The financial health of the banks with BB-appointed observers remains worrisome, while some even took a turn for the worse
Whenever a lender’s financial health deteriorates or any largescale irregularity is detected, the Bangladesh Bank dispatches an observer to be its eyes and ears on the ground.
The practice started in 1994, when it enlisted Oriental Bank as a problematic lender and appointed an observer to address the worsening corporate governance at the bank, which was later renamed as ICB Islamic Bank.
Today, 11 state-run and private banks including ICB Islamic Bank have central bank-appointed observers in them.
But their financial health remains worrisome owing to insurmountable loan irregularities and poor corporate governance. Some even took a turn for the worse after the observers came on board.
As of September last year, the default loans of the 11 problematic lenders together stood at Tk 55,537.5 crore, which was at 58.8 per cent of the banking sector’s default loans.
Of the 11 problematic banks, Sonali, Janata, Rupali, Agrani, Bangladesh Krishi, BASIC, ICB Islamic and Padma faced capital shortfall, as per the central bank data.
The central bank last year withdrew its observers from AB Bank and Bangladesh Commerce Bank as their financial health did not improve despite the BB’s surveillance through observers.
This raises the question: can the central bank-appointed observers stem the wave of irregularities?
“The observers are not playing their role actively,” said Ahsan H Mansur, executive director of the Policy Research Institute of Bangladesh.
The problematic lenders’ financial health cannot improve as some observers are suborned by the banks.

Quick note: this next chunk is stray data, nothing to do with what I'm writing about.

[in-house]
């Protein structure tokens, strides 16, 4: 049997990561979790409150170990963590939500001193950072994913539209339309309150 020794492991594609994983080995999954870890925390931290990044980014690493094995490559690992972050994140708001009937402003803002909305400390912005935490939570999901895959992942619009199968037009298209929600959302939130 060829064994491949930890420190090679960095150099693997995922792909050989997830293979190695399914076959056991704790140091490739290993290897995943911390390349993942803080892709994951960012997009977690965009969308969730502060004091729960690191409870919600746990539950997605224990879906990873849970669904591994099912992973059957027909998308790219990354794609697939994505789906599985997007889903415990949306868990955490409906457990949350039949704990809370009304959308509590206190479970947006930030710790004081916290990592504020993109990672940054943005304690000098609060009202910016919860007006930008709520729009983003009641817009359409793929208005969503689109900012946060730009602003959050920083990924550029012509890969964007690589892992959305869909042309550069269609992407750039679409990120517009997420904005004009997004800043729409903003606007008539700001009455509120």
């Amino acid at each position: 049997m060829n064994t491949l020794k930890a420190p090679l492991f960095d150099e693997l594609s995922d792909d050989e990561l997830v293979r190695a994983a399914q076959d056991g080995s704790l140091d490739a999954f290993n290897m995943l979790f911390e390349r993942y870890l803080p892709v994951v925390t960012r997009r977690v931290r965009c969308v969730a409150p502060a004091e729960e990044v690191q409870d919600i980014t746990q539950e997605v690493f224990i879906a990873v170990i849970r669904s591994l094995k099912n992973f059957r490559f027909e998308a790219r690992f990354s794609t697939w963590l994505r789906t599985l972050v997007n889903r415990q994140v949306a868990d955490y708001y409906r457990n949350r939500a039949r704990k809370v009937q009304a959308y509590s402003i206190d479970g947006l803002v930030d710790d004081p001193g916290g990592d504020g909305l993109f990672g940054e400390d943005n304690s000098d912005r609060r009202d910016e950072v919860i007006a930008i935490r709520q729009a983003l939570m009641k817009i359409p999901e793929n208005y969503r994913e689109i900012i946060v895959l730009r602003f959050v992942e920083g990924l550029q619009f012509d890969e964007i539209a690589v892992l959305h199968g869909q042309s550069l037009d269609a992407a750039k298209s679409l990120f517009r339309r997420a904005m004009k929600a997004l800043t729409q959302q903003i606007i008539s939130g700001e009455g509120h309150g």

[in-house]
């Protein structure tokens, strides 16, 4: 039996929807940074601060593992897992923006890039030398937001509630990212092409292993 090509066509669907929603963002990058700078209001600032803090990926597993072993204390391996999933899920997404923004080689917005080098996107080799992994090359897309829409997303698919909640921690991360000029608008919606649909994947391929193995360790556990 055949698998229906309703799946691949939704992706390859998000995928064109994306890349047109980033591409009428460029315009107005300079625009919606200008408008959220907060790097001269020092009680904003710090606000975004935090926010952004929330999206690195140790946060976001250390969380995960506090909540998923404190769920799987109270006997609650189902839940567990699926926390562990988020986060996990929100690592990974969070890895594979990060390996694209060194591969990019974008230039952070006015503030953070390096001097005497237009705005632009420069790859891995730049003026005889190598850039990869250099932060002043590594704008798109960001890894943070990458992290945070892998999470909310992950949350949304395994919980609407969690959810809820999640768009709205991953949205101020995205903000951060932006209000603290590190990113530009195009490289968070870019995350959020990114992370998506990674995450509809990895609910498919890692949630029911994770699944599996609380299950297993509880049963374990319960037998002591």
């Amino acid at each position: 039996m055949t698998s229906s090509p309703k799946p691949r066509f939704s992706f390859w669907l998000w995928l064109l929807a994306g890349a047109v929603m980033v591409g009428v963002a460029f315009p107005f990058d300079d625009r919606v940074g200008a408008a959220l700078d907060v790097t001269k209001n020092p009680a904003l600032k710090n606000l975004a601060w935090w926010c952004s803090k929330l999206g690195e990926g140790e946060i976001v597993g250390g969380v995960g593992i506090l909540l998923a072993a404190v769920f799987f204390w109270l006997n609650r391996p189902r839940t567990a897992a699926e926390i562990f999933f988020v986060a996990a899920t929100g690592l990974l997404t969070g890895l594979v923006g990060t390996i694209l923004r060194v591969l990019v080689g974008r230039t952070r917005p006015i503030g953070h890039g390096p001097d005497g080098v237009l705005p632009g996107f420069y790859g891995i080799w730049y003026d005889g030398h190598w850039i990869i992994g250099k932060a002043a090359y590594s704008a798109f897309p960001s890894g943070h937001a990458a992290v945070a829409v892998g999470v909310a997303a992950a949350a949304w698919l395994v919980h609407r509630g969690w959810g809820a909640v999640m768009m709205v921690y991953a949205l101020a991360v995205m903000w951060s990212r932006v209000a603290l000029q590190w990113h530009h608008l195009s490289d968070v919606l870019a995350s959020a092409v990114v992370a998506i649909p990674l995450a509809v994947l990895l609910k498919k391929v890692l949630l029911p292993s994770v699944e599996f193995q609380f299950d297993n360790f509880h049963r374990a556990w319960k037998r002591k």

The government and the BB should be strict in such cases, said Mansur, also a former economist of the International Monetary Fund.
The observers must be held accountable as they were sent there to safeguard the general public’s deposits.
“We heard that an observer recently resigned from a bank but why did he or she have to resign? That's a need to investigate,” said Mansur, also the chairman of Brac Bank.
Lila Rashid, the BB-appointed observer at state-run Agrani Bank, stepped down from the post on December 8 last year citing personal reasons.
However, a number of BB officials told Dhaka Tribune on condition of anonymity that Rashid, who was dispatched to the errant state-run lender just six months back, walked away over her differences with Agrani Chairman Zaid Bakht.
Earlier on August 18, a day after the state bank’s board meeting, Rashid wrote to the BB Governor Fazle Kabir complaining that she was not allowed to perform her duties at the session of the Agrani board of directors for Bakht.
“I was interrupted while speaking and felt a sense of hostility in the board meetings,” Rashid said in her written complaint.
AKM Fazlur Rahman, executive director of the BB, has been appointed the new observer of the bank, which was marked as problematic by the central bank in 2017.
“To be fair, the central bank-appointed observers cannot do anything as they do not have enough power,” said Salehuddin Ahmed, a former BB governor.
The accountability of the observers must be ensured to address the deteriorating corporate governance of lenders.
“Otherwise, it would not improve,” he added.
The observers are doing their jobs diligently but their views and opinions are often ignored by the bank board, said a central bank high official currently serving as an observer on condition of anonymity to speak candidly on the matter.
“It is difficult to identify the loan irregularities in some cases as banks often hide actual information,” he added.